FIG. 3 is a photograph of output spectra illustrating line-narrowing and tuning achieved using a neodymium-doped glass laser with a 0.3175 centimeter thickness lithium niobiate Brewster angle birefringent filter as in the embodiment of FIG. 1. Each of the spectra designated A, B, C and D illustrates, for calibration purposes, a wavelength of 1.0642 micrometers produced by a neodymium-doped yttrium-aluminum-garnet laser. The free spectral range of this particular birefringent filter, as evident in spectrum D, is 4.2 nanometers; that is, two narrowed lines are produced by the laser, spaced apart by 4.2 nanometers. In each of spectra A, B and C in FIG. 3, only a single narrowed line is visible, the line at the other end of the free spectral range occurring outside the gain curve of the glass laser oscillator.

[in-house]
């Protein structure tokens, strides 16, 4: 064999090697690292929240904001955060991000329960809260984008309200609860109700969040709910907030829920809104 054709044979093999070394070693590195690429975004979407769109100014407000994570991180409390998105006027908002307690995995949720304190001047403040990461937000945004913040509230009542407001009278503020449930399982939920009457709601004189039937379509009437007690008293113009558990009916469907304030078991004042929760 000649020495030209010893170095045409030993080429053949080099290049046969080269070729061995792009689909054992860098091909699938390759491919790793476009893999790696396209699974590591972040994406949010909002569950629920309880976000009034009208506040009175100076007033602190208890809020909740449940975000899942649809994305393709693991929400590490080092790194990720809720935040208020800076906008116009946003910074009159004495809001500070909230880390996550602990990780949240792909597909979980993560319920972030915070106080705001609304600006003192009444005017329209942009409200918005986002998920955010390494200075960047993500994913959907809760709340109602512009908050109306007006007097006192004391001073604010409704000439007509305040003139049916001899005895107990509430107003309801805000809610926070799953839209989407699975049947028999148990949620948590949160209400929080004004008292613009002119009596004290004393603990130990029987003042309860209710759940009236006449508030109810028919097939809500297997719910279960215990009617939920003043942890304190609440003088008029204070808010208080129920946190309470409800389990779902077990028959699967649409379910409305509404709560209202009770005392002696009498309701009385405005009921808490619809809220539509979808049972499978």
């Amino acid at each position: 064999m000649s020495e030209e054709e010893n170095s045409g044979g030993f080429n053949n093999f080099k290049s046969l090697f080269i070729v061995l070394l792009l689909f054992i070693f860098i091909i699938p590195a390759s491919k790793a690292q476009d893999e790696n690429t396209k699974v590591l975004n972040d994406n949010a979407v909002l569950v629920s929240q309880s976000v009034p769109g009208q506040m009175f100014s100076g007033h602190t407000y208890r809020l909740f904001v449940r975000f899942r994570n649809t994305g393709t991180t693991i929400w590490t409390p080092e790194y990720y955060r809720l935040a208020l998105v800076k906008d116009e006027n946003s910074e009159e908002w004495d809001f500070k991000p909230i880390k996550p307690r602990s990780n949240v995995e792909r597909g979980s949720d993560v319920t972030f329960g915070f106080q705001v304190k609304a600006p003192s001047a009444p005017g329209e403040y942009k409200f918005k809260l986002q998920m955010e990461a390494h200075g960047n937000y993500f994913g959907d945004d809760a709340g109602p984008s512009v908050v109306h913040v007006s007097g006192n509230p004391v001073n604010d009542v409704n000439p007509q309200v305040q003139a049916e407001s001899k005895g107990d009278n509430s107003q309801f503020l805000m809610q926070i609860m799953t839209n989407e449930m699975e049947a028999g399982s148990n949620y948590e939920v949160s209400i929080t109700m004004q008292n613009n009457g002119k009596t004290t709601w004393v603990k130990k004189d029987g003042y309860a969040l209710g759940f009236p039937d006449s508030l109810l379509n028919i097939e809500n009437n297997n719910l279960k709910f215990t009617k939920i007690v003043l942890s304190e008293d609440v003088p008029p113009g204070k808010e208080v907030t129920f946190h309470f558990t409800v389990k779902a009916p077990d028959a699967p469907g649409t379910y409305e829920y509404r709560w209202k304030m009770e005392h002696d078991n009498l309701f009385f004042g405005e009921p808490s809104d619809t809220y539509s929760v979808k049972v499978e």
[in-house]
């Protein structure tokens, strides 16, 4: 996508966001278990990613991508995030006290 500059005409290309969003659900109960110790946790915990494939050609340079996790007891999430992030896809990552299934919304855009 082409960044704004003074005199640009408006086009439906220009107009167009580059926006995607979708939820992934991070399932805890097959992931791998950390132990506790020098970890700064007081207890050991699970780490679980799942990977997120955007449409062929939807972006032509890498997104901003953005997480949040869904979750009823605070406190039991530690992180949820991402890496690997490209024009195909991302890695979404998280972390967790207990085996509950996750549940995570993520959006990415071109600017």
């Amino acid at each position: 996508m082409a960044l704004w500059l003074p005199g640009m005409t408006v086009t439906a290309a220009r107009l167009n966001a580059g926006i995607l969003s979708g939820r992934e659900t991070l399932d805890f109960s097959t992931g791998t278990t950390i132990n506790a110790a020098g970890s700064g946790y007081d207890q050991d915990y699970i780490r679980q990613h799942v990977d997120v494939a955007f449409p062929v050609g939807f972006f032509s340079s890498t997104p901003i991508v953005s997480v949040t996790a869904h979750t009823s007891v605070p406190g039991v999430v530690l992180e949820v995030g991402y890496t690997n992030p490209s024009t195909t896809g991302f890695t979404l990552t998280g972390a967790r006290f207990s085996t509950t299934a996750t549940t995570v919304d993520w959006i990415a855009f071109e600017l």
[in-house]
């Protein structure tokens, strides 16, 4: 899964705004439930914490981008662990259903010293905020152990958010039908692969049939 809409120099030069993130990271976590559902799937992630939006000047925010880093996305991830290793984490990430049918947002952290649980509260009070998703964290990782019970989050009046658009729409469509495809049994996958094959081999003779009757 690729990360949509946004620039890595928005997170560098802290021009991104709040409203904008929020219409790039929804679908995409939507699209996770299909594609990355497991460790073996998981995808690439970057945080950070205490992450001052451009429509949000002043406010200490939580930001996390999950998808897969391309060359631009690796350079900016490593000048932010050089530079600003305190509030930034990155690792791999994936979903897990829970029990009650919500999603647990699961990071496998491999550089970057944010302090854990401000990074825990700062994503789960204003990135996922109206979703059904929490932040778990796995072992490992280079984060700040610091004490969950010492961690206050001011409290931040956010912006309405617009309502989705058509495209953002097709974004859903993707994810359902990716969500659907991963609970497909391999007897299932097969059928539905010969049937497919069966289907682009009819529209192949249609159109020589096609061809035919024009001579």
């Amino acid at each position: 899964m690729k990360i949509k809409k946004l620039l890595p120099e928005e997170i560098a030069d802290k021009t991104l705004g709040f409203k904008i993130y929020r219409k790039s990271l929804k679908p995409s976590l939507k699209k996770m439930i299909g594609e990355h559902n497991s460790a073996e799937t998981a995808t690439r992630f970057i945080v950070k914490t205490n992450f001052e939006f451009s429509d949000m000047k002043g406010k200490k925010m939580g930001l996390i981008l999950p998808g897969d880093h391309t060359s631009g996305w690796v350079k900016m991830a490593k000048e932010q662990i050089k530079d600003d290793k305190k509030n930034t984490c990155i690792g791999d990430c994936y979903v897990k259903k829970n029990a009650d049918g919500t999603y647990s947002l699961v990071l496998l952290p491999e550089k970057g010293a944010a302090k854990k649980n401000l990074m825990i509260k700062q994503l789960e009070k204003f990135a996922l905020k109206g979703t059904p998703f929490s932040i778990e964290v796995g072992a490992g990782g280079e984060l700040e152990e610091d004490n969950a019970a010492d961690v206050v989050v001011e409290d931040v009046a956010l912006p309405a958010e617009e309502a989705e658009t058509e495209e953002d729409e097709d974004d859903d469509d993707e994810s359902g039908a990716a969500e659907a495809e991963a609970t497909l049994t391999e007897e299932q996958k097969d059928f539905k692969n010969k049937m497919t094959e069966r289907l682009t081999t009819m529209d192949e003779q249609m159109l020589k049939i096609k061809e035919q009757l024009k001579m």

Under the conditions required for generating spectrum D of FIG. 3, θ is about 45, as can be determined from the curve of FIG. 4 which relates to the laser from which the photographs of FIG. 3 were taken. For spectra A, B and C, of FIG. 3, however, θ is some other value, respectively. The output wavelength variation with θ is periodic, such that a strong line is produced every 1.5 to 5 change in θ, depending upon the value of θ. At different angles of θ, the free spectral range is also different, being variable from about 3.9 nanometers to about 4.7 nanometers as θ varies through 180, as evident from FIG. 4 for a 0.3175 centimeter thickness LiNbO3 birefringent filter.